My late father-in-law was always extremely thrifty, and salvaged the flatbed scanner at the top left from a dumpster. It’s turned out to be the best scanner I’ve seen, and I used it to scan their family pictures. There’s also an HP Photosmart scanner that’s excellent on slides and negatives.

The middle stack has a parts cabinet that I really should retire, holding mainly SN74 series dual in-line packages (DIPs) that I very rarely use these days. Below that is an Ethernet-enabled power switch that controls various equipment. Next down is my trusty old Tektronix TDS-220 oscilloscope

I was pleased to note that past contributors to [Circuit Cellar’s Workspace feature] also use that same scope. It was the first digital scope I ever encountered that wouldn’t fib to me about aliasing, and it’s still a real workhorse. The ability to do screen captures with the free PC software helps a lot in documenting a finished product and in discussing problems remotely. Below that is a very solid bench multimeter. If it just had a capacitance function, I could abandon my Fluke 12! Then there’s a basic analog function generator, and some manual switches for AC.

Over on the far right are some more parts cabinets, several power supplies (including the ±5V/±12V supply my dad helped me build during my very first excursions into the then-new SN74 series of logic), an RF signal generator, and a good old boat-anchor Hewlett-Packard (HP) spectrum analyzer. I got that one off eBay, and spent as much again to get it repaired and calibrated. It’s in many ways better than the newer instruments. If it had a synthesized local oscillator and a computer interface, it would do it all. Actually, I have on occasion faked a computer interface by connecting the video outputs on its front panel to my TDS-220, and then capturing the resulting waveform.

In front of that is my solder station and stereo zoom microscope. Sitting on its stage is a backup prototype identical to the one currently controlling 4,800 W of my total 6,800 W of installed solar capacity. I routinely do prototypes using 0603 parts and recently more 0402 parts, with occasional 0201 parts. Don’t sneeze around those! The cabinets on the right wall are mainly connectors and surface-mount parts.

I needed some more bench space for a project, so I added a “temporary” shelf between the right end of my bench and the bookshelves on the wall to the right. As you can imagine, the “temporary” part of that wasn’t. So now it holds a voltage standard, on which sits my solder station and a ham radio. The latter is powered directly by 12-V solar power. At the extreme right are an inverter connected to the same solar batteries and the side of a breaker panel that allows me to safely connect to those same batteries when I need a heavy-duty 12-V power supply.

The whole office is lighted by strips of white LEDs run directly by 12-V solar power. The self-adhesive strips are just stuck to the drop-ceiling rails on each side of the standard florescent fixture. The standard fixture is still present and functional as a backup, but the solar lights are actually brighter and don’t flicker like a florescent. The 12-V solar is also wired to the rear jacks of the HP multimeter, so I can get an instant reading on the battery charge state. I have future plans to move some or all of my office circuits to the 120 VAC solar power that runs a portion of our home.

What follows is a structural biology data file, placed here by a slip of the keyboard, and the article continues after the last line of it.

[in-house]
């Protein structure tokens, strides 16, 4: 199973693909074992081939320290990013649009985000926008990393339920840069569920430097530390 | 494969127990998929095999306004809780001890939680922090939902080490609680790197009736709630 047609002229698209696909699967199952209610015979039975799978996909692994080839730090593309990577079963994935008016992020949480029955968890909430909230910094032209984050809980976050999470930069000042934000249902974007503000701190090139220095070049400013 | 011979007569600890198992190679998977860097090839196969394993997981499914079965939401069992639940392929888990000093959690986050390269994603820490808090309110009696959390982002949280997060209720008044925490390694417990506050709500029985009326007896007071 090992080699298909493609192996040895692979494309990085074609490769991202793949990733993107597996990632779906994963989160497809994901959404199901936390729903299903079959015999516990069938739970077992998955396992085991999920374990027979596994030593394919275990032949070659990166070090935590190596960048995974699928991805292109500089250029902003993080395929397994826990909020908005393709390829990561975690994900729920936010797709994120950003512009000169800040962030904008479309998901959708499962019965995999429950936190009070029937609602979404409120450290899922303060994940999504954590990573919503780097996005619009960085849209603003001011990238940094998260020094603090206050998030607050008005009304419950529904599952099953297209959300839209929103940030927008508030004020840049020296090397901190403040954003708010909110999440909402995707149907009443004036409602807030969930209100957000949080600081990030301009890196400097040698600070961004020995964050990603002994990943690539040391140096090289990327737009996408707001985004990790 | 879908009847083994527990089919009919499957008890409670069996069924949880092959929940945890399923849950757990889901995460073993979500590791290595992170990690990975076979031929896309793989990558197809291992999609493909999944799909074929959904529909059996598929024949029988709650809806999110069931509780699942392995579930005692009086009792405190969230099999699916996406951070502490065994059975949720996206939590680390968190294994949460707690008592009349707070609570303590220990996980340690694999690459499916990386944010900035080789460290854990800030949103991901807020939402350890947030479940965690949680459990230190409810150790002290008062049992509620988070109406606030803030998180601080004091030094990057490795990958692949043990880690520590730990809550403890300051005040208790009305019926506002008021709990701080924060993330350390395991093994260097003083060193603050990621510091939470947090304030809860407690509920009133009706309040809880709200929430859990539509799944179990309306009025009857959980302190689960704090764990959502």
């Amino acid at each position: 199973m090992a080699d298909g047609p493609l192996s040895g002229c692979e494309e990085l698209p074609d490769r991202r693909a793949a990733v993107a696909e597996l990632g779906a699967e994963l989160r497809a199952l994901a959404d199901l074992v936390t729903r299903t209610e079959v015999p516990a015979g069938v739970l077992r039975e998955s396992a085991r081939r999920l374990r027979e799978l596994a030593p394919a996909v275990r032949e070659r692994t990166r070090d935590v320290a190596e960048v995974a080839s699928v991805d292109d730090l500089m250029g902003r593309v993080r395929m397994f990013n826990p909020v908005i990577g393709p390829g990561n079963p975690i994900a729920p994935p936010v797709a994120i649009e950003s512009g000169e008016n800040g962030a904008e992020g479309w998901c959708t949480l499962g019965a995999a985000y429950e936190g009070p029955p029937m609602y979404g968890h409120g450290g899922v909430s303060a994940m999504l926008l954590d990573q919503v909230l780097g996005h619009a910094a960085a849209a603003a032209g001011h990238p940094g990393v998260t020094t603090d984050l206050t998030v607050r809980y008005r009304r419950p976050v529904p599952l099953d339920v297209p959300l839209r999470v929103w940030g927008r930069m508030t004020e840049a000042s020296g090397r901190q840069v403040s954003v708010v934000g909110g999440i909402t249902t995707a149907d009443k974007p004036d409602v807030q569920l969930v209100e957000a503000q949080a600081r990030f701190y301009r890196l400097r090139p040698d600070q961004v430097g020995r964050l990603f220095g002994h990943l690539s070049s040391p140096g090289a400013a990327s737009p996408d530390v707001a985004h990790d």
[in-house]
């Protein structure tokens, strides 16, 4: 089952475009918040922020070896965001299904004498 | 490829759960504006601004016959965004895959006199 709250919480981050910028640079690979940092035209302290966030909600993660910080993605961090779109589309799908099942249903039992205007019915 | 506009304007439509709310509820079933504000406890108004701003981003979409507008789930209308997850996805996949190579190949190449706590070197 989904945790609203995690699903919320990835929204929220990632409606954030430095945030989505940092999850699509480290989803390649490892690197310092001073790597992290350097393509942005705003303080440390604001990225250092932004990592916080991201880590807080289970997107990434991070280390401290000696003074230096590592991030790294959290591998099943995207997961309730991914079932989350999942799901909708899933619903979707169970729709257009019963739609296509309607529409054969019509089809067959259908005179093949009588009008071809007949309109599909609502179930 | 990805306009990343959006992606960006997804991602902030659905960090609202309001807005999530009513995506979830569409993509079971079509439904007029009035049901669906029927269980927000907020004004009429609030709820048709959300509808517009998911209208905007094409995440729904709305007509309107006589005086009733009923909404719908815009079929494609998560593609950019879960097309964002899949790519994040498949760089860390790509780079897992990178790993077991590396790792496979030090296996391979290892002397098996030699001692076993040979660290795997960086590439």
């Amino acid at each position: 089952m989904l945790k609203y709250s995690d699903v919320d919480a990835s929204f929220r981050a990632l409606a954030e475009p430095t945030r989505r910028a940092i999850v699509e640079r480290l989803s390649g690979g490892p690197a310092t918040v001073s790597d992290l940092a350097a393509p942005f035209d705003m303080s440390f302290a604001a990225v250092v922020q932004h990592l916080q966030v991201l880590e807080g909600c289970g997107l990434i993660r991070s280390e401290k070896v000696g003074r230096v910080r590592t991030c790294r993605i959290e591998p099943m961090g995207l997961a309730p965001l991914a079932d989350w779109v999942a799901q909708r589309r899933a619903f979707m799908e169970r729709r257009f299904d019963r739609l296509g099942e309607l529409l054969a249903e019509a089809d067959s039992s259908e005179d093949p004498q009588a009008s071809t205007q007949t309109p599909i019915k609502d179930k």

To the right and out of the picture is a solid wall of bookshelves that I built to hold databooks when I first set up this office over 20 years ago. The Internet and PDFs have pretty much made that obsolete, so those shelves now hold various supplies, projects in various states of completion, and some archival data. Behind me as I take this picture is a long table, made of another big door sitting atop filing cabinets. My original intent was for the desk to be for software/firmware, and the long table to be for hardware. Indeed, there are still a couple of RS-232 lines up through the ceiling and down to the table. However, now it serves as an assembly area when I have contractors doing assembly, as well as for storage and general workspace. But there’s Ethernet available on both the desk and the bench, for connecting Ethernet-enabled prototypes.

The biggest drawback to this office comes on a clear, cold, sunny day. The upstairs has lots of glass, so it absorbs lots of free solar heat. However, that means the furnace doesn’t run at all (even near zero outside), so the office and the rest of the basement get really cold. But since the furnace blower is on solar power, which is abundant under those conditions, I just force the blower on to share some of that heat!

If you’re interested in learning more about Hendrix’s work, check out our member profile posted last year. Also, be sure to pick up Circuit Cellar‘s upcoming July and August issues, which will include Hendrix’s two-part series on his personal solar-power setup.

These solar panels are mounted on Steve's east-facing roof.

These solar panels are mounted on Steve’s east-facing roof.